Rex Tillerson began playing this game soon after he became the company’s CEO in 2006. In January 2007, the Union of Concerned Scientists published a report documenting that between 1998 and 2005, ExxonMobil had spent at least $16 million on a network of more than 40 anti-regulation groups to manufacture doubt about climate science. A week after its release, Tillerson acknowledged that his company had a PR problem. “We recognize that we need to soften our public image,” he said, according to a January 10 story in Greenwire, a trade publication. “It is something we are working on.”

Ten years later, ExxonMobil’s PR offensive continues. Publicly, company officials repeatedly assure the news media and the general public they have seen the light. Climate change is indeed real and we need to address it. At the same time, however, ExxonMobil is still bankrolling climate disinformation groups and deniers in Congress to stymie government action.

In January, Darren Woods, who has been working for ExxonMobil since 1992, replaced Tillerson as CEO. So far, he’s the same as the old boss. His inaugural blog post, which champions natural gas as “powerful tool” to reduce carbon emissions and stresses the challenge of “managing the risks of climate change” while meeting growing worldwide energy demand, could have easily been written by Tillerson. And, like his predecessor, Woods dutifully reiterated ExxonMobil’s nominal support for a revenue-neutral carbon tax and the Paris agreement. But until the company stops funding climate science denier groups and the members of Congress standing in the way, it will remain a major obstacle to saving the planet from the worst consequences of climate change.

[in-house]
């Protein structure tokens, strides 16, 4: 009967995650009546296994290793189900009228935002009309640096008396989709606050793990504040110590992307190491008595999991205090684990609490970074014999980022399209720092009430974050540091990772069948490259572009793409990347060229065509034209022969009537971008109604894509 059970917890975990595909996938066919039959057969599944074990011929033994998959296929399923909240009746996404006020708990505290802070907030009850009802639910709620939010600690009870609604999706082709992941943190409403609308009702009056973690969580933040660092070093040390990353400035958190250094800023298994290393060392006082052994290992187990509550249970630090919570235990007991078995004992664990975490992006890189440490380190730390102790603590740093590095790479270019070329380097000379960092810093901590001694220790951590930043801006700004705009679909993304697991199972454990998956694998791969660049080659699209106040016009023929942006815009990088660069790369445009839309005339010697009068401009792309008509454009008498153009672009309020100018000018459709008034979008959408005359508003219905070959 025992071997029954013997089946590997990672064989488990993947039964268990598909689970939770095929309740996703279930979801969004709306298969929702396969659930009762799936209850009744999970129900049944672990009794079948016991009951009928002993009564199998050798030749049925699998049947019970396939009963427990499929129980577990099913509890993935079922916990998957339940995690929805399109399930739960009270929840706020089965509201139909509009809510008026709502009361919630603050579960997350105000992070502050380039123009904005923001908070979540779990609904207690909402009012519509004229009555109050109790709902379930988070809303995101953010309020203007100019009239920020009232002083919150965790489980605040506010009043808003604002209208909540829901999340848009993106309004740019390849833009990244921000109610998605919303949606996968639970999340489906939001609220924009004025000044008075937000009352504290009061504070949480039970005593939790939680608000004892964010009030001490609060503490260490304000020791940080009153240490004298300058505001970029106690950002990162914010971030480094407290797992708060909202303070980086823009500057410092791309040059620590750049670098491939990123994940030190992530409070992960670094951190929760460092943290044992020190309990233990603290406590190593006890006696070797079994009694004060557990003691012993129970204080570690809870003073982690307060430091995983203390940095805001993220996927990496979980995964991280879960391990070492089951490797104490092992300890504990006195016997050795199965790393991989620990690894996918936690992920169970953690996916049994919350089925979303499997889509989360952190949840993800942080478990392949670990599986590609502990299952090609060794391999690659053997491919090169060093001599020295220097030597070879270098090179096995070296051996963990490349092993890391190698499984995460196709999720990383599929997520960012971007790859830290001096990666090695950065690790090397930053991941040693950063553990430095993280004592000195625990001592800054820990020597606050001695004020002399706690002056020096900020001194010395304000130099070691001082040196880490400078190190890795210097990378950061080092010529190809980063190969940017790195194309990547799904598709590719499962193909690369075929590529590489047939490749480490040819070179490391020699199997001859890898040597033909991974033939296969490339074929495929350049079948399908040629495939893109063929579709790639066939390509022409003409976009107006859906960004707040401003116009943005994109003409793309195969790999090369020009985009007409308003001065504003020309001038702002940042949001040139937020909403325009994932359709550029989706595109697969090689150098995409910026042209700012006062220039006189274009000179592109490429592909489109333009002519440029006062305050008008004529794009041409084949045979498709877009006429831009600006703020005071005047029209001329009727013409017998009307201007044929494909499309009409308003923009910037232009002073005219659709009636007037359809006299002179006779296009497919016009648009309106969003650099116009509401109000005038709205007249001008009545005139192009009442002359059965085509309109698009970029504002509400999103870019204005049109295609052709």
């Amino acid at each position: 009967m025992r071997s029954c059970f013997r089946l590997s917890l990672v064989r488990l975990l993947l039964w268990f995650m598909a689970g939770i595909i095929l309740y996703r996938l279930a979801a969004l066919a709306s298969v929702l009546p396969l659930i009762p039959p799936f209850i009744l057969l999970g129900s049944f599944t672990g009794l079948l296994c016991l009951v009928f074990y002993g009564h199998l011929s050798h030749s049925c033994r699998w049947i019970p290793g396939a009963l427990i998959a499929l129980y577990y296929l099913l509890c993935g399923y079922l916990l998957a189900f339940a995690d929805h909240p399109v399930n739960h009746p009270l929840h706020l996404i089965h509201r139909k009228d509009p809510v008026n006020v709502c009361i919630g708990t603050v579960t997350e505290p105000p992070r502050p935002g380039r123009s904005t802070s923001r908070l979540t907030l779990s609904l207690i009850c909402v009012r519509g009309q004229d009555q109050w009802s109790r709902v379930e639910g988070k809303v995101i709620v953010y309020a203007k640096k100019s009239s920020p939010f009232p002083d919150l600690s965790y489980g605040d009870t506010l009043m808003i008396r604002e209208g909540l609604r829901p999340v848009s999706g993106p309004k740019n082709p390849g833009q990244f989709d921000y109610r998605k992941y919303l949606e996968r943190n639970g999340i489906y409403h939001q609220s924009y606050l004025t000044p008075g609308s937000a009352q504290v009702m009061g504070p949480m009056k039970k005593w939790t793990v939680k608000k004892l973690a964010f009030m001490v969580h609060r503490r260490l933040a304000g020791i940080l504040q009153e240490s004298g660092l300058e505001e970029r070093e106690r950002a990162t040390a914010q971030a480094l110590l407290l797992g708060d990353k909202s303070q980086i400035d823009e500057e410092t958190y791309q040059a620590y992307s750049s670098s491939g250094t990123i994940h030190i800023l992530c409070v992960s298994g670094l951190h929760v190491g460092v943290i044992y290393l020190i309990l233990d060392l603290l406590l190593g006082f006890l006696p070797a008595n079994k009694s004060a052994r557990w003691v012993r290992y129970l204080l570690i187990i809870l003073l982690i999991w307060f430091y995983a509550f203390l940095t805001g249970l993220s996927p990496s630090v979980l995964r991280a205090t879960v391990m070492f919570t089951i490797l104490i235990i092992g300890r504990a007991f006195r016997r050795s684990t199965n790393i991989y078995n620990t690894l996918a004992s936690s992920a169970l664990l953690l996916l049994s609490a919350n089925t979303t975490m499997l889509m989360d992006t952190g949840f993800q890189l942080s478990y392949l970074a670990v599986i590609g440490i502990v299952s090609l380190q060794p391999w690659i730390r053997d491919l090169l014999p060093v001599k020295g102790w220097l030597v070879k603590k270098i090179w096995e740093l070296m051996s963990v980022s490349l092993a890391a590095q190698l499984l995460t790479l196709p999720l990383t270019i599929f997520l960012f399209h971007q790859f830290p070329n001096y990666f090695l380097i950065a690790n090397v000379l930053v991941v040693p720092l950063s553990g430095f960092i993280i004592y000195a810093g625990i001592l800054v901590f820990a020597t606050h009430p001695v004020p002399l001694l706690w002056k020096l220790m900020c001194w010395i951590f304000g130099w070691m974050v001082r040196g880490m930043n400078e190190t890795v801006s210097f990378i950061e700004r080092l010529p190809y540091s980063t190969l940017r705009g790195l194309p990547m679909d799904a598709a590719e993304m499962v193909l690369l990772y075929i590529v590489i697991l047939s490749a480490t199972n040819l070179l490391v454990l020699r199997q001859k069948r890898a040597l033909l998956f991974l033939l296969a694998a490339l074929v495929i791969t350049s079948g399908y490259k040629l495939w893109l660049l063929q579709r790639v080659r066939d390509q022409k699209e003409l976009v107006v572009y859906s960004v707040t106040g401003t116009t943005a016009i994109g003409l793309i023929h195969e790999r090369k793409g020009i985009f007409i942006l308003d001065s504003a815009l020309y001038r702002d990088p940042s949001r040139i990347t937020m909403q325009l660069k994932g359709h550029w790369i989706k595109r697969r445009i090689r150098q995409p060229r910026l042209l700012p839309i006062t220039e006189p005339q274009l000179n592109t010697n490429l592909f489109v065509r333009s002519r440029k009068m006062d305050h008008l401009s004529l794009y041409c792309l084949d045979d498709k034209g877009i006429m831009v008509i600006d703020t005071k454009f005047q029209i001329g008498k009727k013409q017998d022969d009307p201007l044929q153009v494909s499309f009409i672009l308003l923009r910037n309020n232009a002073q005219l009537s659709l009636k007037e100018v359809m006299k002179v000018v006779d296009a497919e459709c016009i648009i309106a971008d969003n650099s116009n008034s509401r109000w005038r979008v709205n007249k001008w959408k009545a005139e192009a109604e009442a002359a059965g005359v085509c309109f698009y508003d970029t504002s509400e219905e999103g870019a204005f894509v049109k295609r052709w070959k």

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Can Trump’s Koch-Funded Appointees Stall America's Clean Energy Momentum?

When The Washington Post reported earlier this month that President Trump appointed Daniel Simmons to run the Office of Energy Efficiency and Renewable Energy at the U.S. Department of Energy (DOE), the paper called him a “conservative scholar.”

Conservative scholar? “Fossil fuel industry propagandist” would have been more accurate.

A veteran of Charles and David Koch’s climate science denier network, Simmons has spent much of his career disparaging clean energy. His most recent job was at the Institute for Energy Research (IER), where he served as the think tank’s vice president for policy. Prior to joining IER, he was the Natural Resources Task Force director for the American Legislative Exchange Council, a corporation-funded lobby group that, like IER, has been trying to repeal state standards that require electric utilities to use more renewable energy. And before that, he was a research fellow at the libertarian Mercatus Center at George Mason University. All three organizations have received substantial funding from the Koch brothers, owners of the coal, oil and gas conglomerate Koch Industries, who have spent more than $100 million over the last two decades on dozens of think tanks and advocacy groups to spread climate disinformation.